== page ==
Well, they did it. Hostess said Wednesday that if the Bakers weren't back to work by end of day Thursday, they'd liquidate. The Teamsters (hardly a friend of corporations) backed them up, saying that Hostess really couldn't afford a better deal than it was offering. The Bakers still didn't believe them, and refused to return to work.
This morning, Hostess has declared it will seek judicial permission to liquidate its assets, shutter all of its plants, and lay off approximately 18,000 mostly union workers. The Bakers union was the second largest, after the Teamsters, for Hostess. The represent about 5,000 employees. These 5,000 employees decided that it was better that no one get anything than that they take an 8% pay cut.
Think about that. Rather than take 92% of their prior pay rate, they would rather take 0% and force the other workers (again: largely union workers) also to get 0% of their prior wages.
Heck of a job.
Now, I'm not sure what the Bakers Union told the employees, but I suspect people didn't really think things all the way through. You see, when a company normally lays off employees, they are eligible for some benefits. These include Unemployment and COBRA. When a company liquidates, however, all of those benefits go away. That includes for people currently on them. So it's not just current employees who are being screwed over by the bakers, it's employees who had been fired, laid off, or otherwise left the company in the last 18 months. I'm sure in this time of (real) 14+% unemployment, they'll really appreciate not having access to Unemployment benefits or COBRA.
Then there are retirees. Pensions? Gone. Retiree health benefits? Gone. The company will discharge all of those liabilities in bankruptcy. The bakers union has absolutely destroyed well upwards of 18,000 lives, because they didn't want to take an 8% pay cut. Zero percent was better, in their minds, than 92%.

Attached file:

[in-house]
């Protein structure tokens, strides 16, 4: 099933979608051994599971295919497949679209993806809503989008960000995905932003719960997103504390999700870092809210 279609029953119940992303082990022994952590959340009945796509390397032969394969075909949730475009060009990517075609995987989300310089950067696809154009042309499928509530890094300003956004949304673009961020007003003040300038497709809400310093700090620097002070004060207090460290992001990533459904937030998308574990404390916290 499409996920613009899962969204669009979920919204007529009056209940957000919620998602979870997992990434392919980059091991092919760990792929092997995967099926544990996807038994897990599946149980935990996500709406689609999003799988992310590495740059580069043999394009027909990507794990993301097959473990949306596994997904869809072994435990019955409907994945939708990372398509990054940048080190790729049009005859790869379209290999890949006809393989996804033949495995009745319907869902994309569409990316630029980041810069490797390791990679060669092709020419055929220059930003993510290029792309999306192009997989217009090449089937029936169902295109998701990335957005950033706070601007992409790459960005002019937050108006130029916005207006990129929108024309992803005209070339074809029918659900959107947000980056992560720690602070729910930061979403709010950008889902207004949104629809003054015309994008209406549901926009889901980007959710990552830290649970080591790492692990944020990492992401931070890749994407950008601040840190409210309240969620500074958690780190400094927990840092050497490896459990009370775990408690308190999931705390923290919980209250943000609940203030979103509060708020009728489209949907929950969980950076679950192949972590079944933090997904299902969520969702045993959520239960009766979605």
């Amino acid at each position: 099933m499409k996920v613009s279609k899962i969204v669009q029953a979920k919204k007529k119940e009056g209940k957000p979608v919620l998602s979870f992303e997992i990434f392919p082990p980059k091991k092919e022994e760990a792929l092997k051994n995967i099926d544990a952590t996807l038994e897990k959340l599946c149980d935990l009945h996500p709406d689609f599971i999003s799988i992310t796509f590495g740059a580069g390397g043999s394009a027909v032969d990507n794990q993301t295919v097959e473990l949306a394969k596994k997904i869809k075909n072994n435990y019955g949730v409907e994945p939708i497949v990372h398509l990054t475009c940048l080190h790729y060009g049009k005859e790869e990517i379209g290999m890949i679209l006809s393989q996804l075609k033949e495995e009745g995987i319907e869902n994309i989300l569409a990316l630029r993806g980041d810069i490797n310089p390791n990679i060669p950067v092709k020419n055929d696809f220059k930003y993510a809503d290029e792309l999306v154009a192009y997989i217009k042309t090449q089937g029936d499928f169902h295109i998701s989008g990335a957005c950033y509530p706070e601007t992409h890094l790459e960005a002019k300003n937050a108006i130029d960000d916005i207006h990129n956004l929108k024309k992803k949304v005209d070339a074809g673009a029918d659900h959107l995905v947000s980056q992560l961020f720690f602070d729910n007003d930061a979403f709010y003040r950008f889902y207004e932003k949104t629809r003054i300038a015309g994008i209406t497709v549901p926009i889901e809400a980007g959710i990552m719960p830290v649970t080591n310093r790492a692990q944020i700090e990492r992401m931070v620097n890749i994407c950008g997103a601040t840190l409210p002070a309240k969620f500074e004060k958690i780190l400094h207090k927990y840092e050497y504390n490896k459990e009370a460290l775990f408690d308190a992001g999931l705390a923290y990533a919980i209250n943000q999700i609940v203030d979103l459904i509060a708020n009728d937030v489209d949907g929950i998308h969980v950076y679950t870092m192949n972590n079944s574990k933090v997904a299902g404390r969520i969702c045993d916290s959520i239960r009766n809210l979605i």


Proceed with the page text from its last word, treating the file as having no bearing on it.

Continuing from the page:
Now, it's easy to pin this just on the bakers union. In this particular case, it's where the blame belongs. But there is a larger point, here.
Unions often talk about a fraternity, or a sense of mutual respect even between unions. One of the reasons strikes are often effective is that when one union strikes, others often will in solidarity. Unions help each other out. Union members respect members of other unions. They're not like those icky Scabs who just want to work for a wage, and don't particularly care about Sticking It To The Man.
But when it comes down to it, they'll throw that fraternity away. Their selfish desires mean they'll use the other unions, but they don't really care about them. If they think they can get more, even if losing the gamble means ruining other lives, they'll take the gamble.
And why shouldn't they? It's not the union bosses who are going to be out of a job on Tuesday. They won't be the ones losing their pensions and benefits. The union bosses won't be looking for work in this economy. What skin is it off their nose if these 18,000 families suddenly have no, or at least greatly reduced, income?